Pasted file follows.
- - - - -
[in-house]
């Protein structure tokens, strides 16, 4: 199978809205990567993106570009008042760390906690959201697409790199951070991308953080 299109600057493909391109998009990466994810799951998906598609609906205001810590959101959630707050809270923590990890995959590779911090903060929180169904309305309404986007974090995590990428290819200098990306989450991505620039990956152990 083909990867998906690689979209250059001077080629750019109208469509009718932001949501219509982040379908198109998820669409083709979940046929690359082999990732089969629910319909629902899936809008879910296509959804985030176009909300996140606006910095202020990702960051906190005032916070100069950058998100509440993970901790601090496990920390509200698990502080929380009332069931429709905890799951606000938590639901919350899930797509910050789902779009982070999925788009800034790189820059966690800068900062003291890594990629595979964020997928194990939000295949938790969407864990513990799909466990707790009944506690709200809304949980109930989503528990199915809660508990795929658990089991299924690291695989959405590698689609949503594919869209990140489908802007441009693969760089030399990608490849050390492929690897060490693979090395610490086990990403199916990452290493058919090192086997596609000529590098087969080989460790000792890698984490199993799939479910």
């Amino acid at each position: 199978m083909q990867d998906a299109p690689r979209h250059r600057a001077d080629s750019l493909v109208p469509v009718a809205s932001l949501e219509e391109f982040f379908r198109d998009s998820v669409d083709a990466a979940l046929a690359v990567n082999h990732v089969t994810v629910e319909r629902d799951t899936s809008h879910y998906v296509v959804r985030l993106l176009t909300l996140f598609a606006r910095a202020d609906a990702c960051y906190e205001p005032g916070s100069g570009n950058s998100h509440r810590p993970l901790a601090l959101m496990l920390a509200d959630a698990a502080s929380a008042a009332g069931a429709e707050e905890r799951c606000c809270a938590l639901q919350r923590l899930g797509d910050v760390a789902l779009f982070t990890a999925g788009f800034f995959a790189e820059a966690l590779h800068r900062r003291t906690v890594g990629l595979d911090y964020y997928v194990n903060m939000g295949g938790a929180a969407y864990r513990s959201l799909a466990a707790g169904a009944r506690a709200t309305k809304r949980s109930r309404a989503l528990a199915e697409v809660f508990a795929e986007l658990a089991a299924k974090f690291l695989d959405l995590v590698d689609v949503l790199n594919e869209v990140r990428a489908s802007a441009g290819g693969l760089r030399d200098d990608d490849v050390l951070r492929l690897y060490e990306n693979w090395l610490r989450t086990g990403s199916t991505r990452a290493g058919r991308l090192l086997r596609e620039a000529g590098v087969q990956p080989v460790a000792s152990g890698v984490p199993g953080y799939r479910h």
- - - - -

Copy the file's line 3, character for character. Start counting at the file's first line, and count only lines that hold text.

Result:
């Amino acid at each position: 199978m083909q990867d998906a299109p690689r979209h250059r600057a001077d080629s750019l493909v109208p469509v009718a809205s932001l949501e219509e391109f982040f379908r198109d998009s998820v669409d083709a990466a979940l046929a690359v990567n082999h990732v089969t994810v629910e319909r629902d799951t899936s809008h879910y998906v296509v959804r985030l993106l176009t909300l996140f598609a606006r910095a202020d609906a990702c960051y906190e205001p005032g916070s100069g570009n950058s998100h509440r810590p993970l901790a601090l959101m496990l920390a509200d959630a698990a502080s929380a008042a009332g069931a429709e707050e905890r799951c606000c809270a938590l639901q919350r923590l899930g797509d910050v760390a789902l779009f982070t990890a999925g788009f800034f995959a790189e820059a966690l590779h800068r900062r003291t906690v890594g990629l595979d911090y964020y997928v194990n903060m939000g295949g938790a929180a969407y864990r513990s959201l799909a466990a707790g169904a009944r506690a709200t309305k809304r949980s109930r309404a989503l528990a199915e697409v809660f508990a795929e986007l658990a089991a299924k974090f690291l695989d959405l995590v590698d689609v949503l790199n594919e869209v990140r990428a489908s802007a441009g290819g693969l760089r030399d200098d990608d490849v050390l951070r492929l690897y060490e990306n693979w090395l610490r989450t086990g990403s199916t991505r990452a290493g058919r991308l090192l086997r596609e620039a000529g590098v087969q990956p080989v460790a000792s152990g890698v984490p199993g953080y799939r479910h």